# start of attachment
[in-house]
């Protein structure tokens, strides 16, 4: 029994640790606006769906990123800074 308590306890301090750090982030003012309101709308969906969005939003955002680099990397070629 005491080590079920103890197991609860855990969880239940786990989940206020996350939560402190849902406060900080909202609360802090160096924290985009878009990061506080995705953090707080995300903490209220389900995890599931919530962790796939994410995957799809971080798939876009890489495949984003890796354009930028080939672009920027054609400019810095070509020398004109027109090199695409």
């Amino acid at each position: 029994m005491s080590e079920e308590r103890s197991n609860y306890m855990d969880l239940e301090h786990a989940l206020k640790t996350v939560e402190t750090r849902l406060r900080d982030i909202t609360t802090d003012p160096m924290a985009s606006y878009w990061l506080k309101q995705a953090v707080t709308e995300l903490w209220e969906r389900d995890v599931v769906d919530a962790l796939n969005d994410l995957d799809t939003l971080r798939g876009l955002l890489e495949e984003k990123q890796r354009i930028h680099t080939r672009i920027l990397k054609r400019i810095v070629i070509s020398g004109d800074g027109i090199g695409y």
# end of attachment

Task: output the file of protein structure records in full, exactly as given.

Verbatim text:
[in-house]
């Protein structure tokens, strides 16, 4: 029994640790606006769906990123800074 308590306890301090750090982030003012309101709308969906969005939003955002680099990397070629 005491080590079920103890197991609860855990969880239940786990989940206020996350939560402190849902406060900080909202609360802090160096924290985009878009990061506080995705953090707080995300903490209220389900995890599931919530962790796939994410995957799809971080798939876009890489495949984003890796354009930028080939672009920027054609400019810095070509020398004109027109090199695409």
């Amino acid at each position: 029994m005491s080590e079920e308590r103890s197991n609860y306890m855990d969880l239940e301090h786990a989940l206020k640790t996350v939560e402190t750090r849902l406060r900080d982030i909202t609360t802090d003012p160096m924290a985009s606006y878009w990061l506080k309101q995705a953090v707080t709308e995300l903490w209220e969906r389900d995890v599931v769906d919530a962790l796939n969005d994410l995957d799809t939003l971080r798939g876009l955002l890489e495949e984003k990123q890796r354009i930028h680099t080939r672009i920027l990397k054609r400019i810095v070629i070509s020398g004109d800074g027109i090199g695409y």